Taste, Standards And The BBC

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Taste, Standards and the BBCPublic attitudes to morality, values and behaviour in UKbroadcastingJune 2009 BBC 20091

ContentsPreface .3Introduction .5Executive Summary .6Key findings from the new BBC research .6Conclusions .7Recommendations .8Background.11Section 1. The broader media landscape .13Section 2. Young people: 11-15 year-olds .24Section 3. Strong language.29Section 4. Sexual content .38Section 5. The role of the BBC .45Conclusions and Recommendations.51Conclusions .51Recommendations .52Appendices .55Appendix A.56Steering Group Members.56Appendix B.57Terms of Reference .57Appendix C .59BBC Editorial Guidelines on Harm and Offence and Ofcom Code.59Appendix D .72Audience Research Technical Specifications .72 BBC 20092

PrefaceThe BBC has a unique relationship with its audience - and audiences have highexpectations of the BBC.Occasionally we fall short of those expectations. Last year we apologised forremarks made in The Russell Brand Show on Radio 2, which were offensive. Onthat occasion our audiences were quick to let us know that we had fallen belowthe standards they expect.The BBC took action to try to prevent a re-occurrence of anything similar. Butthis instance raised bigger and broader questions about public attitudes tobroadcasting standards today; questions which the BBC had not investigatedsystematically for some time.The BBC Trust asked the Executive to consider how the BBC should deal withquestions of generally accepted standards in its output and report back to theTrust. In response, the Director-General required senior programme executivesacross television, radio and editorial policy to explore the BBC’s approach toquestions of taste and standards within a fast-moving and diverse medialandscape.The group’s thinking was led by Alan Yentob, Creative Director and Roly Keating,Director of Archive Content.The BBC commissioned the most extensive piece of research it has everundertaken in this area to find out what our audiences think about the standardswe achieve and what we should aspire to. We asked Ipsos MORI to carry out arepresentative poll of public opinion and the research company Blinc to delvemore deeply into audience attitudes through a series of focus groups and otherdiscussions with the public. We also interviewed leading practitioners and askedthem about their views and experiences.The research, which is detailed in the pages that follow, offers a fascinatinginsight into the complexity of audience opinions about what we do, opinionswhich are as varied and diverse as the audiences we serve and which are neversimply censorious.The findings gives us a sophisticated insight into the question which confrontsany creative organisation; how do we reconcile the impulse shared by allprogramme and content makers to explore creativity with the responsibility ouraudiences expect us to exercise as a public broadcaster answerable ultimately tothem?The answers are complex, and apply differently to different genres, to differentperformers and to different programmes. Our audiences applaud originality andtheir attitudes to standards are highly dependent on the quality of ourprogramming. BBC 20093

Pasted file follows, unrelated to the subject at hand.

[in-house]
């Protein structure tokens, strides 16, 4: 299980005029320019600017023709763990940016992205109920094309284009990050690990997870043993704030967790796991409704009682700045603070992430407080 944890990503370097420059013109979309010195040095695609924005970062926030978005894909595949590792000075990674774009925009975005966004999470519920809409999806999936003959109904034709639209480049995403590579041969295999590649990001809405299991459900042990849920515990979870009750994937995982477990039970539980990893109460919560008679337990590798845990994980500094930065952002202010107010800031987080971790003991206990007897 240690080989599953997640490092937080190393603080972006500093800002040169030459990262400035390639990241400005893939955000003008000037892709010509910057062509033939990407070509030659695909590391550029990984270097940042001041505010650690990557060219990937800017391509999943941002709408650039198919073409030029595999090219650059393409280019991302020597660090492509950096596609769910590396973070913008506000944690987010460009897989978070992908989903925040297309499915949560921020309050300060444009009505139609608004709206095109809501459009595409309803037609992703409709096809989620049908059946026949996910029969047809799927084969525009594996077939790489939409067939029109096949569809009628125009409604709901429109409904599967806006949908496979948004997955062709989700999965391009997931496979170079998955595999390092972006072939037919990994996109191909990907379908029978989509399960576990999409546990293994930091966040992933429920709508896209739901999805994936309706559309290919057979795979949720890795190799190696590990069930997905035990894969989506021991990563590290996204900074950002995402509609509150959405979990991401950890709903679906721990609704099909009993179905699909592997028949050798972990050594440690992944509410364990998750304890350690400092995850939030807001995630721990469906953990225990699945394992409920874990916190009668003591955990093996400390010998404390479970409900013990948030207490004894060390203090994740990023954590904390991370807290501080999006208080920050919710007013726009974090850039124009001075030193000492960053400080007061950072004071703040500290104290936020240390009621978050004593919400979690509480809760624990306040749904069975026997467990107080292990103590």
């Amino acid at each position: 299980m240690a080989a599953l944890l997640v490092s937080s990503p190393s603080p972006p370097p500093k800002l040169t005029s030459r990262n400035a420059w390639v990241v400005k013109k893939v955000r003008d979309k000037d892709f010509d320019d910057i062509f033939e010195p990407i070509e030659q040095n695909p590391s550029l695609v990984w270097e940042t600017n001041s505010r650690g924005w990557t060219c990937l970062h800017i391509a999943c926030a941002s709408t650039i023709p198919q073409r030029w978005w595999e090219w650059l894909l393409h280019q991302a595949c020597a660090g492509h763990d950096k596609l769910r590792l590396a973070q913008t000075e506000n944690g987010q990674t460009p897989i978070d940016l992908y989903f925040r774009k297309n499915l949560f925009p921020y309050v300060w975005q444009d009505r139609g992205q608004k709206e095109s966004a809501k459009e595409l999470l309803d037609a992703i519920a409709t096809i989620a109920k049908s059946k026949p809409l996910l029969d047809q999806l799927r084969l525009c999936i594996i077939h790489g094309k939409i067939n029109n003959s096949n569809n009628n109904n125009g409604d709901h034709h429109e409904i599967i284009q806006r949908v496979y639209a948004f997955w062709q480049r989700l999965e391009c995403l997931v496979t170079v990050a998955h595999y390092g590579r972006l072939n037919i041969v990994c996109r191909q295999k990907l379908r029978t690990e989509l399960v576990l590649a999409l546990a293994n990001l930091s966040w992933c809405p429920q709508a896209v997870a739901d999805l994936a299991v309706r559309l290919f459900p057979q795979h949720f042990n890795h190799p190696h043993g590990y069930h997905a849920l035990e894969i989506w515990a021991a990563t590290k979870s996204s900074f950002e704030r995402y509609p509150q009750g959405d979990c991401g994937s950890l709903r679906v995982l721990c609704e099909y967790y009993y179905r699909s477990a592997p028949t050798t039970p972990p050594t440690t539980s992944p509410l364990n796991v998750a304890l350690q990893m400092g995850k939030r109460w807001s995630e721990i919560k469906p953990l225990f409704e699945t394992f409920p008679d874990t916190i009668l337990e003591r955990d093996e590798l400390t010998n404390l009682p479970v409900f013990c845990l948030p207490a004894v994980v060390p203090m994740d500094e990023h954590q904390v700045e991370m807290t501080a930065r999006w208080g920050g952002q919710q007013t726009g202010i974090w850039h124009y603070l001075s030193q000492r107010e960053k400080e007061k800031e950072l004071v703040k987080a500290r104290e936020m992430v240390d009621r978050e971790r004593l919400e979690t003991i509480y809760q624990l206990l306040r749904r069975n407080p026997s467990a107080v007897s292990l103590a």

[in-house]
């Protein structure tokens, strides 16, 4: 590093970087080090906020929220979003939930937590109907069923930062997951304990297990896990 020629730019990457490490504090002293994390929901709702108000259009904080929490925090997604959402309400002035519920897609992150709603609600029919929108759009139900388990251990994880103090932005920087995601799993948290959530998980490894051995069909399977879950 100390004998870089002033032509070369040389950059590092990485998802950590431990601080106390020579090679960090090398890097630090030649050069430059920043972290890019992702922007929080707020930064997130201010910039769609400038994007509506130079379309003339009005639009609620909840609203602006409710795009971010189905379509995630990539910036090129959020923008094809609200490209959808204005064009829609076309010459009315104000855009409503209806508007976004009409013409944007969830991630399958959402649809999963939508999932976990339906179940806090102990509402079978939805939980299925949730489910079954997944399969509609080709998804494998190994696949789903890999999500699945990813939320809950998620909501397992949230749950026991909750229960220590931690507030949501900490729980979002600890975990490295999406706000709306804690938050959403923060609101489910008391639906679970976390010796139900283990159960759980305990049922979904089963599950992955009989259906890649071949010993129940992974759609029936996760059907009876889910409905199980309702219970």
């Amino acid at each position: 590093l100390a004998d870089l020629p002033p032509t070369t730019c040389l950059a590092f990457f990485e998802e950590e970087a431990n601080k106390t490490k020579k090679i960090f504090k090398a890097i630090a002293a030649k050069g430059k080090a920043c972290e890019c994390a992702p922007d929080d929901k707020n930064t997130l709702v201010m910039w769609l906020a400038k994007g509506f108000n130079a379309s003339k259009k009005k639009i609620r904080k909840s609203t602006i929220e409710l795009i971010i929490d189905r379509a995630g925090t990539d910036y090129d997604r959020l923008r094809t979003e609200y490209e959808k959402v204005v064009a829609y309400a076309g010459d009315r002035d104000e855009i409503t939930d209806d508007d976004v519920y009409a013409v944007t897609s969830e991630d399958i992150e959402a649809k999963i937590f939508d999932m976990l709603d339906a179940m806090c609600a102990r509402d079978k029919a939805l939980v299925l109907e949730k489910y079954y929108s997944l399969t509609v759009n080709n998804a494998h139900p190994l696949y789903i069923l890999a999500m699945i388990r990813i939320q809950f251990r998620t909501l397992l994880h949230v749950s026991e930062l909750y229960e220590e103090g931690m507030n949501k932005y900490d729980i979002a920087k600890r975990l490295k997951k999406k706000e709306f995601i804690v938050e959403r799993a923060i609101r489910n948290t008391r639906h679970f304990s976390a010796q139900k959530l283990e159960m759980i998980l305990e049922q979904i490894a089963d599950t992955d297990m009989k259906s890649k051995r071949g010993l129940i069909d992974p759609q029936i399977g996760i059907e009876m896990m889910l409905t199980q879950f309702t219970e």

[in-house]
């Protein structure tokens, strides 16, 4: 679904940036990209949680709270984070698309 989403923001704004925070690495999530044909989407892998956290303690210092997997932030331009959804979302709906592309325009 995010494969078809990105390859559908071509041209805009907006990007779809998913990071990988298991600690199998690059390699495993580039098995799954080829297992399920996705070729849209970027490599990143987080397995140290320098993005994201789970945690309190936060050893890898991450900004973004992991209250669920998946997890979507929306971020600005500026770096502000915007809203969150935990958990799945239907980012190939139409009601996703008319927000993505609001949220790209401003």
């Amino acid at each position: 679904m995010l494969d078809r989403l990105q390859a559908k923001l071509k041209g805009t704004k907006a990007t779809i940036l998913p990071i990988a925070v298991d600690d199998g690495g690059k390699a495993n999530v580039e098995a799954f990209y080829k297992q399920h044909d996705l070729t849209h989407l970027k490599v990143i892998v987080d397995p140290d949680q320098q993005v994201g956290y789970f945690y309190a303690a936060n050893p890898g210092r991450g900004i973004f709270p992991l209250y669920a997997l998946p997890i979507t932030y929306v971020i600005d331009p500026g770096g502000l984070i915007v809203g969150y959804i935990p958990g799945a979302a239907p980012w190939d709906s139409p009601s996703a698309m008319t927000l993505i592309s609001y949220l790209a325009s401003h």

There are insights here for all of us. In the next few months we shall be sharingthis new knowledge with all programme and content makers in both in-house andindependent production. The thoughtful conclusions of this report and itsrecommendations will help to clarify and shape decision-making by the BBC; theywill support creative boldness and enable us to present ideas which challengeand inspire our audiences.Jana BennettDirector, Vision BBC 2009David JordanDirector, Editorial Policy and Standards4